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I'm building an autocomplete box in AngularJS. The relevant code looks like this

<input type="text" ng-model="tag">
<div ng-show="tag">
  <ul>
    <li ng-repeat="t in user.tags | filter:{name:tag}">
      <a>{{t.name}}</a>
    </li>
  </ul>
</div>

I'd like to know what is the best way to show the list of suggestions when "tag" has no value (i.e. I want to show all the tags when the user press the down key. No need to mention the keypressing code on the answer).

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2 Answers 2

up vote 13 down vote accepted

ng-show works with any expression that results in a bool, so all you need to do is replace "tag" with "tag === ''", or some equivalent if your tag is going to be undefined or null.

If you only want to show when a certain key is pressed I would create another variable which you set to true when the down key is pressed and check for that also, e.g.

$scope.KeyPressed = false;
$scope.Tags = '';

$scope.ShowTags = function () {
    return $scope.KeyPressed && $scope.Tags !== '';
};

Then in you div:

<div ng-show="ShowTags()">

See jsfiddle for example

If you need to change any of the variables from within a jquery plugin you may need to use

$scope.$apply()
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1  
This is not working. If I modify one of the variables from the controller (even if I call the function) the show function isn't triggered (the display state doesn't change). –  penta Dec 20 '12 at 15:59
    
Code modified and working (making use of $scope.$apply() to trigger the changes from controller) –  penta Dec 20 '12 at 16:37
    
I get $digest alreaady in progress if I use $scope.$apply(), –  guiomie Jan 20 at 1:24
    
What happens if you don't use $scope.$apply()? I would have thought that you only need to use $scope.$apply() if calling from within a jquery function (or similar) –  tocallaghan Jan 20 at 4:12
    
I found out this causes memory leaks. I implemented this a while ago, and I kept seeing my browser memory rising. If you do it this way, the javascript function "ShowTags" will be polled continuously. The better way to avoid this, is by having a watch on keypressed or tags then setting the ShowTags to a value of true or false. Don't leave showtags as a function, leave it as a scope variable. –  sksallaj May 20 at 18:52

I came across this question while I was setting up an angular project of my own.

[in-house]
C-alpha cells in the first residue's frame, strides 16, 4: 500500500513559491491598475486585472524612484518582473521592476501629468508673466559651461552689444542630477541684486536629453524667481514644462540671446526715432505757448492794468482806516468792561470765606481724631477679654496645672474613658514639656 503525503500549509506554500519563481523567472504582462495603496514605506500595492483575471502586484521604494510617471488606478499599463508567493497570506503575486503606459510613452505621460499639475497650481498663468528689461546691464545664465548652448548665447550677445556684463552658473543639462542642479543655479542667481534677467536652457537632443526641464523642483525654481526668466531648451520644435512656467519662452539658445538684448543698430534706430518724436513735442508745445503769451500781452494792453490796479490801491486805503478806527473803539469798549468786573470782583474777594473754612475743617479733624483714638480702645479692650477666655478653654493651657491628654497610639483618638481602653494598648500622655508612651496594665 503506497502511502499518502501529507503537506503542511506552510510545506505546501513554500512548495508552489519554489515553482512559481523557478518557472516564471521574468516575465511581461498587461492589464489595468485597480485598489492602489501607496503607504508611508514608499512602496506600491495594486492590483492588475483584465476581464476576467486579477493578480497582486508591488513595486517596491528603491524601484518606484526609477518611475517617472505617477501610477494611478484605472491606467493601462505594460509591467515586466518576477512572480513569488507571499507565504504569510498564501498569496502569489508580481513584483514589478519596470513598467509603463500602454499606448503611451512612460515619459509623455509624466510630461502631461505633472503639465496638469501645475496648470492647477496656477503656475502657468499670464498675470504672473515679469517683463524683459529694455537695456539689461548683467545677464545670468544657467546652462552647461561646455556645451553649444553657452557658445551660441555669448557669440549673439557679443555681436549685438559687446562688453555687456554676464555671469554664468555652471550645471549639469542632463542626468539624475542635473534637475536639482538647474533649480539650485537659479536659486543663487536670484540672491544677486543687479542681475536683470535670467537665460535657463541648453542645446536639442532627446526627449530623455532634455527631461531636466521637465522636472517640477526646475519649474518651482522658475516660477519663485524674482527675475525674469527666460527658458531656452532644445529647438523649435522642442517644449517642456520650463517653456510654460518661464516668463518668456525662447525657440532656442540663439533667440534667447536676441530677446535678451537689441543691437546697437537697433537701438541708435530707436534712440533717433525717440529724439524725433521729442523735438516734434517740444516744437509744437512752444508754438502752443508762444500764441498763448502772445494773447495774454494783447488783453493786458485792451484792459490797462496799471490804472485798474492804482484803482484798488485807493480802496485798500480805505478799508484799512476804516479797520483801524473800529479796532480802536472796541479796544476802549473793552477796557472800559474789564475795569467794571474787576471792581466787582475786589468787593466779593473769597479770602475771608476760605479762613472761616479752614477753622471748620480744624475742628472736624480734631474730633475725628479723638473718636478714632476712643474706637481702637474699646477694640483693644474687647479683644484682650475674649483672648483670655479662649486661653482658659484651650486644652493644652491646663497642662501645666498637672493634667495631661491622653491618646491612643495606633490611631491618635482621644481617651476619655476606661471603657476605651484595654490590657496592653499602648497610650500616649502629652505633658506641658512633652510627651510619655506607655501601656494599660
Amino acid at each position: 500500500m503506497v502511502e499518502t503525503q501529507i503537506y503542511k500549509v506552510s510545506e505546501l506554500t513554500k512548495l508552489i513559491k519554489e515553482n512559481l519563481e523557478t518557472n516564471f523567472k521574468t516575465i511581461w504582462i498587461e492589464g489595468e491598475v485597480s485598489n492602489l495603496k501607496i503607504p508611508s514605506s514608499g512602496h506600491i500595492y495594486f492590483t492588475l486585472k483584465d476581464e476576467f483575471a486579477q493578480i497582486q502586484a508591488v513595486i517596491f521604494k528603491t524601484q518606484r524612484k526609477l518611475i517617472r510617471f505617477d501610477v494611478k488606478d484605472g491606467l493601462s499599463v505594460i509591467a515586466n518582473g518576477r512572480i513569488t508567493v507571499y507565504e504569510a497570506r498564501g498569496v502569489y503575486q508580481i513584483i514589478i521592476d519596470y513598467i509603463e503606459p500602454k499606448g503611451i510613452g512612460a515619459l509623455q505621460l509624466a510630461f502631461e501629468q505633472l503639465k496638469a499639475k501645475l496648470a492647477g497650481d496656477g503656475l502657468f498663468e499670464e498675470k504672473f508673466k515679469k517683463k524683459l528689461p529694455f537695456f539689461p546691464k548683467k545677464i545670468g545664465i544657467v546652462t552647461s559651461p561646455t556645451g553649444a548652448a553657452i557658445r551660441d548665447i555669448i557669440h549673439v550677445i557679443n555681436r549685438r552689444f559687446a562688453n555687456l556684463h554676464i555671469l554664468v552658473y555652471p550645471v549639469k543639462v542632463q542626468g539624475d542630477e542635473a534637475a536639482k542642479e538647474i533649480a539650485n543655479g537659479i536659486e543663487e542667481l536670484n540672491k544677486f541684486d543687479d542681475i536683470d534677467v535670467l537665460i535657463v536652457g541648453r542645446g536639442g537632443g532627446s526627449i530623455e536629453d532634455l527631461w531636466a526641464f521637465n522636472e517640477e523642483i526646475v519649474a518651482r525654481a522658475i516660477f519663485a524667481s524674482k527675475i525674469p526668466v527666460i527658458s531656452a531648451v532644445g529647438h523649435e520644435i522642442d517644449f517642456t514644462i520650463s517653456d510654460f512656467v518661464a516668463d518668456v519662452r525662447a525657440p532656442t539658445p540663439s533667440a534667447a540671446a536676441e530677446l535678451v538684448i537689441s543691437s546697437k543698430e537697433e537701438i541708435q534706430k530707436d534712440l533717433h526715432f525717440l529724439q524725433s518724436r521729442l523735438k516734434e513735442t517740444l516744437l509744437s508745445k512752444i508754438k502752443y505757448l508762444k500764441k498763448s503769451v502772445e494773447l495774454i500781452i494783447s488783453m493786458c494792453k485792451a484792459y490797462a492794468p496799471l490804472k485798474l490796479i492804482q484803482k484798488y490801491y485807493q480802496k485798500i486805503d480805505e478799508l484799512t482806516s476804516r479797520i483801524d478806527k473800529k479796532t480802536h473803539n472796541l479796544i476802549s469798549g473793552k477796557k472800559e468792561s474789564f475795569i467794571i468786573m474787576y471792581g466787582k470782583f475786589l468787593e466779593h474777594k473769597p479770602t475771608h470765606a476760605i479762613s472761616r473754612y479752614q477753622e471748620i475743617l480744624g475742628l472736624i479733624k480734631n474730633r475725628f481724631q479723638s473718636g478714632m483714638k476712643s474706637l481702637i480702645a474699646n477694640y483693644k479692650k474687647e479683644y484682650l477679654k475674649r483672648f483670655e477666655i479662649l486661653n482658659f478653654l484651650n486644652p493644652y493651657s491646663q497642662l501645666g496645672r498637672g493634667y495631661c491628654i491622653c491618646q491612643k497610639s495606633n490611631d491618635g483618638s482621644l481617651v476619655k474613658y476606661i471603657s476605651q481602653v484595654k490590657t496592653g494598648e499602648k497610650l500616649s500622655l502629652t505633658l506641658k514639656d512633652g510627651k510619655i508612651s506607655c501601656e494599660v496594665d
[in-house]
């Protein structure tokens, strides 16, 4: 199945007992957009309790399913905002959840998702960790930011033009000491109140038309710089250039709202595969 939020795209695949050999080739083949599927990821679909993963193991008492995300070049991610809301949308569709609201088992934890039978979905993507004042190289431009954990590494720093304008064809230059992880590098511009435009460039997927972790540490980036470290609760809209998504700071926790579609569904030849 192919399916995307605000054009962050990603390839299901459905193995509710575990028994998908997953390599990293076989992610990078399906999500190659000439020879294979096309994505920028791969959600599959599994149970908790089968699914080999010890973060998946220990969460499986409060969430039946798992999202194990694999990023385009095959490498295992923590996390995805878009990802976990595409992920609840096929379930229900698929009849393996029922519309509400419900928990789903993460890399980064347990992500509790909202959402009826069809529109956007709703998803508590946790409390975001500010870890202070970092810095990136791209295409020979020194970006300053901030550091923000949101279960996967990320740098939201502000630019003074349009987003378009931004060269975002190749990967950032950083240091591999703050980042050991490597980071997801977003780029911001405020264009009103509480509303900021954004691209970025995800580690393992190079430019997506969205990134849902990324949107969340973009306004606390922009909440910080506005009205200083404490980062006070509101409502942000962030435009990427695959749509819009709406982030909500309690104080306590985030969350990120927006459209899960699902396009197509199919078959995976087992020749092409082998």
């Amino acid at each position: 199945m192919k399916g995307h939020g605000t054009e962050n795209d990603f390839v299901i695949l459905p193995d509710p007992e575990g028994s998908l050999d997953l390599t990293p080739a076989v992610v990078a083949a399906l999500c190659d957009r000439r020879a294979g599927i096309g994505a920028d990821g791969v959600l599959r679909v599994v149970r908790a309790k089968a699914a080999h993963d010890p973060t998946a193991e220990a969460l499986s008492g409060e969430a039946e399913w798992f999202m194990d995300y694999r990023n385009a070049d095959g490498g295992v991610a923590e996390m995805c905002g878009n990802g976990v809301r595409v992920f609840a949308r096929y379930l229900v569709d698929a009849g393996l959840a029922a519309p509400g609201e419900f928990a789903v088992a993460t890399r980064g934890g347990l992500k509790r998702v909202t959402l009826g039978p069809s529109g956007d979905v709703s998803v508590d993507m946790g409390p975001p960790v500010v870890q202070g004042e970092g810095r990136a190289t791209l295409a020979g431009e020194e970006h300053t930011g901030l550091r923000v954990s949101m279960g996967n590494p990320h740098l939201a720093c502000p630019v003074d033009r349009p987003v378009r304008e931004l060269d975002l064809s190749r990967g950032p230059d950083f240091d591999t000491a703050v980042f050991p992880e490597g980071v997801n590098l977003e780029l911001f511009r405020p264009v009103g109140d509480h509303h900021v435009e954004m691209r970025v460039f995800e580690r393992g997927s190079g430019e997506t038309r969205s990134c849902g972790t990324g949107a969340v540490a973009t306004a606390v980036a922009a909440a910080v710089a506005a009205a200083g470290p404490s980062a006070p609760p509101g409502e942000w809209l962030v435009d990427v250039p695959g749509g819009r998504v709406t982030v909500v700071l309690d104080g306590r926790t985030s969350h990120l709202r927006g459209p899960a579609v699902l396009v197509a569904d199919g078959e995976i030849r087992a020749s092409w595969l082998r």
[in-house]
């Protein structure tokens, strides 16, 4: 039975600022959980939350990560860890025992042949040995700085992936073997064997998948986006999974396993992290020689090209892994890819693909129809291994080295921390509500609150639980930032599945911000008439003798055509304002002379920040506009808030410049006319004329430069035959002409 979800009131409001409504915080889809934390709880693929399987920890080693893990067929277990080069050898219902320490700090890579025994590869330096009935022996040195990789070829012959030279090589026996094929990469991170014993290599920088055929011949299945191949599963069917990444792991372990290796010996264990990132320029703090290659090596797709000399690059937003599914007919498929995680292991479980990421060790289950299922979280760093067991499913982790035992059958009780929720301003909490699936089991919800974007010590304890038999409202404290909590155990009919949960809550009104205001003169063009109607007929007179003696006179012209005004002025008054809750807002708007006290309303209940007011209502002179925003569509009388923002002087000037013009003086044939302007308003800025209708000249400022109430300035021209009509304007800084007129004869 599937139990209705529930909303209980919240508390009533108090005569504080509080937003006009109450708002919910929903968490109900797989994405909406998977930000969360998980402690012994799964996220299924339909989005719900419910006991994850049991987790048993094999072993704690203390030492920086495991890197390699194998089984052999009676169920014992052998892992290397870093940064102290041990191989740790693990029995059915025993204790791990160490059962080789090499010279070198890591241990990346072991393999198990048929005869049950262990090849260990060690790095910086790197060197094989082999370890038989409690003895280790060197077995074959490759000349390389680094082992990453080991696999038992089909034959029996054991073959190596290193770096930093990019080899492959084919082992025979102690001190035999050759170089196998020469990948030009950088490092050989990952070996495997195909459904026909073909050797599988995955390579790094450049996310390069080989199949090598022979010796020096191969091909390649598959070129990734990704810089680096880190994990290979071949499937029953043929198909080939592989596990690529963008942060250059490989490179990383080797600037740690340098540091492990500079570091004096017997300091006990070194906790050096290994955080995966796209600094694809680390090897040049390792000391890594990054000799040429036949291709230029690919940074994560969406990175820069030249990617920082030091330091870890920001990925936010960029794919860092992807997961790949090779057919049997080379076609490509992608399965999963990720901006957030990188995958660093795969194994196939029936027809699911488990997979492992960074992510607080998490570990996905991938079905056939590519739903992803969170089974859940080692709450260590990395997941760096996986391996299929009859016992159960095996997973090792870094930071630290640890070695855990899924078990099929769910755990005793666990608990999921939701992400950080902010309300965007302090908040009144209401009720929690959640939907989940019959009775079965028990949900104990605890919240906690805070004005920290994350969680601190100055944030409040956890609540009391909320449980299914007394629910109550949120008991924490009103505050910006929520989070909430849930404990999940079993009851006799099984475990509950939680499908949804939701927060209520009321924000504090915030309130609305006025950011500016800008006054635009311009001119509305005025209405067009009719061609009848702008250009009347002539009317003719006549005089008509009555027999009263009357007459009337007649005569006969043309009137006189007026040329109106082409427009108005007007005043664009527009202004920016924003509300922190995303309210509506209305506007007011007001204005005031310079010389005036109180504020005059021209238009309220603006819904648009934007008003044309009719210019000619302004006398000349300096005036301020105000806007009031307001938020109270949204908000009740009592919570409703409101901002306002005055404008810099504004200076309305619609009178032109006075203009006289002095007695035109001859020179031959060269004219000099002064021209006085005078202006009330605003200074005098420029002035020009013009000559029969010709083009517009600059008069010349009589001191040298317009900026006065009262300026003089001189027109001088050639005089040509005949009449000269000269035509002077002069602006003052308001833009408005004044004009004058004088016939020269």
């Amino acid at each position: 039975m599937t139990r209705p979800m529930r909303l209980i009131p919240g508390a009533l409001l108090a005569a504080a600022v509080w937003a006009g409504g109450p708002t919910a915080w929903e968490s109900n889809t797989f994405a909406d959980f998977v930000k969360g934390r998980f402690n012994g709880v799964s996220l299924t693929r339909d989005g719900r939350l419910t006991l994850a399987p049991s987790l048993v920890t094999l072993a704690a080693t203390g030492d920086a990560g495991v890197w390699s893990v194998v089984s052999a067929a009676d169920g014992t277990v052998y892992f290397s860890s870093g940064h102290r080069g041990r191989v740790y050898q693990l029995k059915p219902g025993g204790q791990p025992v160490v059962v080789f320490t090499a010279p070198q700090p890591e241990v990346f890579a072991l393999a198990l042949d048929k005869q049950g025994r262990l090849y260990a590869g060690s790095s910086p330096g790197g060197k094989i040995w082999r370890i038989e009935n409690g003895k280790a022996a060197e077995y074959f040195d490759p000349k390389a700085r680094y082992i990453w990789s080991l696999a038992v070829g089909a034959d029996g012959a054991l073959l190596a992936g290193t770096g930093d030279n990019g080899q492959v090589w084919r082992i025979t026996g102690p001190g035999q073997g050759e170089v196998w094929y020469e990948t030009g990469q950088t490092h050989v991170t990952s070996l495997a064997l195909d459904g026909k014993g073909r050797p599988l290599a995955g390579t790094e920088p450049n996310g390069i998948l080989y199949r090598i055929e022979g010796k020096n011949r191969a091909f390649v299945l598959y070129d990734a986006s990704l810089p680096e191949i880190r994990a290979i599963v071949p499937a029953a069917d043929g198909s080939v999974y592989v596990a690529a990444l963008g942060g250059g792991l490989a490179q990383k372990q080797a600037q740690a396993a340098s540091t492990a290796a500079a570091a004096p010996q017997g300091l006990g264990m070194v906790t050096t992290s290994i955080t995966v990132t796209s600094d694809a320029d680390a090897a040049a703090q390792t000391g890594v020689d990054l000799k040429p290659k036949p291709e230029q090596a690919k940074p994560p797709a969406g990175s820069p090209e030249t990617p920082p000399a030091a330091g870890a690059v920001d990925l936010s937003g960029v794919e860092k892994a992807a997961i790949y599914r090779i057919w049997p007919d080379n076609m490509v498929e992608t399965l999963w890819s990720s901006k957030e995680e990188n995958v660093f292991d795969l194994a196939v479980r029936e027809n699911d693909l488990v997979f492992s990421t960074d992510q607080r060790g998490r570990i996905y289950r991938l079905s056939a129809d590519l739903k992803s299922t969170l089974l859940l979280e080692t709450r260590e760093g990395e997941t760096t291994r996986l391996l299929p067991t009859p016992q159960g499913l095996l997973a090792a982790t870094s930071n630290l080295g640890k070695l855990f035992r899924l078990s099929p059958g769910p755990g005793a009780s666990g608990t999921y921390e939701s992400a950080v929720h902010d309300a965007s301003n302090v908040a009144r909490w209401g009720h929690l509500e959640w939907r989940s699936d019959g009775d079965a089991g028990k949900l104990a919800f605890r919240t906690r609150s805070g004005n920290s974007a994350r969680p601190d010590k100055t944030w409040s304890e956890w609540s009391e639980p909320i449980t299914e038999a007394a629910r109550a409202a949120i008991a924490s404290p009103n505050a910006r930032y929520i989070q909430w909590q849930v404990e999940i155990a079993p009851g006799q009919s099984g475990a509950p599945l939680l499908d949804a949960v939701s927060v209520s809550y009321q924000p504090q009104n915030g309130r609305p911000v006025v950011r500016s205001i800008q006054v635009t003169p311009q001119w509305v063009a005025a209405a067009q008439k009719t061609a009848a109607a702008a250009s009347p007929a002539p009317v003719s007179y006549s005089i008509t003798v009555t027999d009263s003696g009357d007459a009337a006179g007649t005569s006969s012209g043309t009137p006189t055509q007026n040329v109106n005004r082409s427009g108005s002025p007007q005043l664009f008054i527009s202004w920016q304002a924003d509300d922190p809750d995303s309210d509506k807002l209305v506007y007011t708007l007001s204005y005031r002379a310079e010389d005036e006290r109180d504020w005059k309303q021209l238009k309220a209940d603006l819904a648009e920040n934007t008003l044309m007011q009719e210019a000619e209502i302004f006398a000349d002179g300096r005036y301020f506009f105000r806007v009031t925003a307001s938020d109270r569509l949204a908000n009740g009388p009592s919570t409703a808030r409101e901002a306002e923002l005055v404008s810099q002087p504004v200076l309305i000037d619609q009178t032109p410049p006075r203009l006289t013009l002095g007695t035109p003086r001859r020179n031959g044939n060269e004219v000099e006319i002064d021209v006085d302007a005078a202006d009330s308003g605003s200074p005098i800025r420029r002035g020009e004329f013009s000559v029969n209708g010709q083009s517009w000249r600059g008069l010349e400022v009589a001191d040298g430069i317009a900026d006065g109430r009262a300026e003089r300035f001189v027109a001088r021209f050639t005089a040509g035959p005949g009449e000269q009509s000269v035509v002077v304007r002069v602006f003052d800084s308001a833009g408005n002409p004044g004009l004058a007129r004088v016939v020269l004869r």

When I did the accepted answer, I found the my browser kept on increase in memory. If you created the angular scope method "ShowTags()", this will continuously get polled. You can verify this by setting a breakpoint in this method, it will continuously keep getting hit. If you check the task manager and show the browser running your website, the memory keeps going up and won't stop.

In my opinion, scope functions should only be used when using event triggers: click event, change event, keypressed are some of the examples.

showing or hiding aren't events, so this is why it gets polled like that.

To fix and provide the same functionality, turn this into a scope variable.

change the html tag from:

<div ng-show="ShowTags()">

to

<div ng-show="ShowTags">

And in your controller:

$scope.KeyPressed = false;
$scope.Tags = '';

then create a watch event on what you want to watch for:

//initialize showtag when page loads
$scope.ShowTag = $scope.KeyPressed && $scope.Tags !== '';

//watch for any new changes on keypressed
$scope.$watch('KeyPressed', function (newValue, oldValue) {
     if (newValue && $scope.Tags !== '') {
         $scope.ShowTag = true;
     } else {
         $scope.ShowTag = false;
     }
}

//watch for any new changes on keypressed
$scope.$watch('Tags', function (newValue, oldValue) {
     if (newValue !== "" && $scope.KeyPressed) {
         $scope.ShowTag = true;
     } else {
         $scope.ShowTag = false;
     }
}

Or you can change to a "watchCollection" instead of having multiple watches like:

$watchCollection('[KeyPressed, Tags]', function (newValue) { }

but with this, newValue will be an array, and you'd have to access the specific indexes to get the newValues of whatever variable is being watched on.

like.. newValue[0] is the value of KeyPressed, and newValue[1] is the value of Tags

Or to go along with the accepted answer and minimize the amount of watches:

$scope.TruthyVal= function () {
    return $scope.KeyPressed && $scope.Tags !== '';
};

$scope.$watch('TruthyVal', function (newValue, oldValue) {
     if (newValue) {
         $scope.ShowTag = true;
     } else {
         $scope.ShowTag = false;
     }
}

Which looks at the values of KeyPressed and Tags, and changes the value of TruthyVal. If TruthyVal is changed, then it goes into the watched logic.

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